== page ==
Raine Maida – [Album]

Thursday, 27 December 2007

"It'll never work in theory, but it works in practice," is how the saying goes and, truly, no record released recently exemplifies that principle better than Raine Maida's solo debut. Other than Maida's own vocals, there's not a solitary thing about The Hunters Lullaby that resembles the body of work that the singer has amassed with Our Lady Peace—stripped of guitar heroism and soaring melodies, the album relies more on raw acoustic guitars, stark arrangements, poignant lyrics and incisive criticisms along with a healthy dose of hip-hop.

Stop right there—does anyone else smell a potential contrivance?

The idea of a rock musician turning to hip-hop for a novel change of pace is not a new one (Tommy Lee's Methods of Mayhem comes to mind), but happily, Maida ignores the temptation to pack The Hunters Lullaby with clichés and approaches both hip-hop and rock music in a different way. The lyric sheets to these ten songs read (and sound) more like Ani DiFranco's more syncopated and poetic tracks and, when combined with the hymnal qualities afforded by a group of low-registered back-up singers, the songs take on a dark, late-night confessional quality that's incredibly intimate.

The singer only succumbs to novelty twice on the album. On "The Snake and the Crown," Maida falls back on his rock roots and tries to see if he can make it as a rock act without OLP (blessedly, it only happens once) and dives nose first into callow cabaret on "Confessional" (that, given the delivery, does everything but) before rising from the potential wreckage those tracks imply with "One Second Chance"—an elegant, angry indictment of popular culture at large that's positively scintillating.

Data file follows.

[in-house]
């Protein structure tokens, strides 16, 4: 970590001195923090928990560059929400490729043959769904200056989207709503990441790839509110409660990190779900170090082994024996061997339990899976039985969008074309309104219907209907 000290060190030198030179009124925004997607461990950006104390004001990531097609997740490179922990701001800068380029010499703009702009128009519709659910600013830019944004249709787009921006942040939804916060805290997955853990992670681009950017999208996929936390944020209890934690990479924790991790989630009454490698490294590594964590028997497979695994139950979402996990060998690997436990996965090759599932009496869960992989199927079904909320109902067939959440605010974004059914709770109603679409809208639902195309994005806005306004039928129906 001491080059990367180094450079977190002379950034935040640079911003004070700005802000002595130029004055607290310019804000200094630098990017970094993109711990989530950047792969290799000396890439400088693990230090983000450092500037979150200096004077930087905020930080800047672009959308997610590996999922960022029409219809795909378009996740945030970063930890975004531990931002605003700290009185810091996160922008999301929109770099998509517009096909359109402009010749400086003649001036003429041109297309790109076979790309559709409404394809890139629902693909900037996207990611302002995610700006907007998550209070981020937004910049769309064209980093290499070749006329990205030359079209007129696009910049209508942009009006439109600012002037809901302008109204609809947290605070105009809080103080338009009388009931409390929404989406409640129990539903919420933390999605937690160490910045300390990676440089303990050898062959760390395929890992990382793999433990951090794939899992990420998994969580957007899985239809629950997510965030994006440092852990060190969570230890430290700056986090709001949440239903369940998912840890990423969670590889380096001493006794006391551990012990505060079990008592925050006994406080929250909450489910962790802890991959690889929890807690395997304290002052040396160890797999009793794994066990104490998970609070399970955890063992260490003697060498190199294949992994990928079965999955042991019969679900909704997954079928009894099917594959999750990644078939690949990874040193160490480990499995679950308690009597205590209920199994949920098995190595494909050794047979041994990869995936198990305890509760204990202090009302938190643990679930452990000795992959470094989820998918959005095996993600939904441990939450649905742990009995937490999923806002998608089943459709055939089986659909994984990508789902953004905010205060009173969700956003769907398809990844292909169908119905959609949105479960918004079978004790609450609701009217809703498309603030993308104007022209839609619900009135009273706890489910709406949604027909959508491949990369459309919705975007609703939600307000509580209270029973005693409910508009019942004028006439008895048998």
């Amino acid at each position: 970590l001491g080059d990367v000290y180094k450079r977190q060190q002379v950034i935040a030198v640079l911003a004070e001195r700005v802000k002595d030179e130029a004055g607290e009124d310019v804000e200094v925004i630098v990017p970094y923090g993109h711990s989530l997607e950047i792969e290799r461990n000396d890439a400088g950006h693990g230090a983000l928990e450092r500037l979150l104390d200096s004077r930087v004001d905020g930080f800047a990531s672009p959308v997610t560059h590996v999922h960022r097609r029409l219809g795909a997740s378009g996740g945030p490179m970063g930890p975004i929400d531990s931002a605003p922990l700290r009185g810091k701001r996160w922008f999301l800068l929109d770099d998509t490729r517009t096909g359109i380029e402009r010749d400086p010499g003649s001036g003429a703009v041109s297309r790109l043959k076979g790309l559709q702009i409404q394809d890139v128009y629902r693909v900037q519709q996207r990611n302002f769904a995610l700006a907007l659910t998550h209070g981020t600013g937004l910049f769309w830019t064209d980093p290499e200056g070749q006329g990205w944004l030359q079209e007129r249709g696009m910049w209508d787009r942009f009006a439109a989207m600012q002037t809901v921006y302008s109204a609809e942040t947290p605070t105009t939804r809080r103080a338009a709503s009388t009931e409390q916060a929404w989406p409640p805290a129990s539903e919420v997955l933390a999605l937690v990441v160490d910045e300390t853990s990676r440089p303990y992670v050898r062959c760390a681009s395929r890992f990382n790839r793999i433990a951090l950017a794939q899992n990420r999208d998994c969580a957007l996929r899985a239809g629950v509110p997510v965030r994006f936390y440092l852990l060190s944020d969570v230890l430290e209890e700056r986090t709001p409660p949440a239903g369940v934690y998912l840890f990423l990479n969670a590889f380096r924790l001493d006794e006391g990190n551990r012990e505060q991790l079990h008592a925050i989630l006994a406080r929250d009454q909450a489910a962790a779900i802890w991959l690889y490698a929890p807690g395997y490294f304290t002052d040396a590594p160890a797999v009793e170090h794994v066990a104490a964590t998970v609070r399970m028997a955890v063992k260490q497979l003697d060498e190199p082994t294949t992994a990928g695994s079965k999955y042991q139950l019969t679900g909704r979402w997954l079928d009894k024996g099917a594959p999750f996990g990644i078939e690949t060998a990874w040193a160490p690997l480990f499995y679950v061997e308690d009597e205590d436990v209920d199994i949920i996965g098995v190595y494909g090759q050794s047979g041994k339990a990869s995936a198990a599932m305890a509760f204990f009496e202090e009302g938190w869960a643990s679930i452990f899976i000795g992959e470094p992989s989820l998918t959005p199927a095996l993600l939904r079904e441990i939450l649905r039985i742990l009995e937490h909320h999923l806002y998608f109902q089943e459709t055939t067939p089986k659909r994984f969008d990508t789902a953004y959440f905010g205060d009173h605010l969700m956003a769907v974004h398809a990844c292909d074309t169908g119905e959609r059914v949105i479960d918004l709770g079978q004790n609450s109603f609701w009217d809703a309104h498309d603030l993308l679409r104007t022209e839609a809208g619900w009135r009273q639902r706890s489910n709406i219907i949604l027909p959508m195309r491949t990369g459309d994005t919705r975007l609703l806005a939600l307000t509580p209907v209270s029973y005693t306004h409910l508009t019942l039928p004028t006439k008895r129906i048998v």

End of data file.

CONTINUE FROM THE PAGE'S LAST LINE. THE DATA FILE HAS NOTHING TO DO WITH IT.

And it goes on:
That Hunters Lullaby manages to sidestep a mine field of clichés, most of the record is, by the end, incredibly gratifying; it suddenly becomes plausible that not all sonic departures are done with dollars in mind. After the disappointments that the two Our Lady Peace albums turned out to be, it was apparent that Raine Maida needed a change and, defying all probability, he's found a great one in the unlikeliest of places.

The Hunters Lullaby is out now on Nettwerk.

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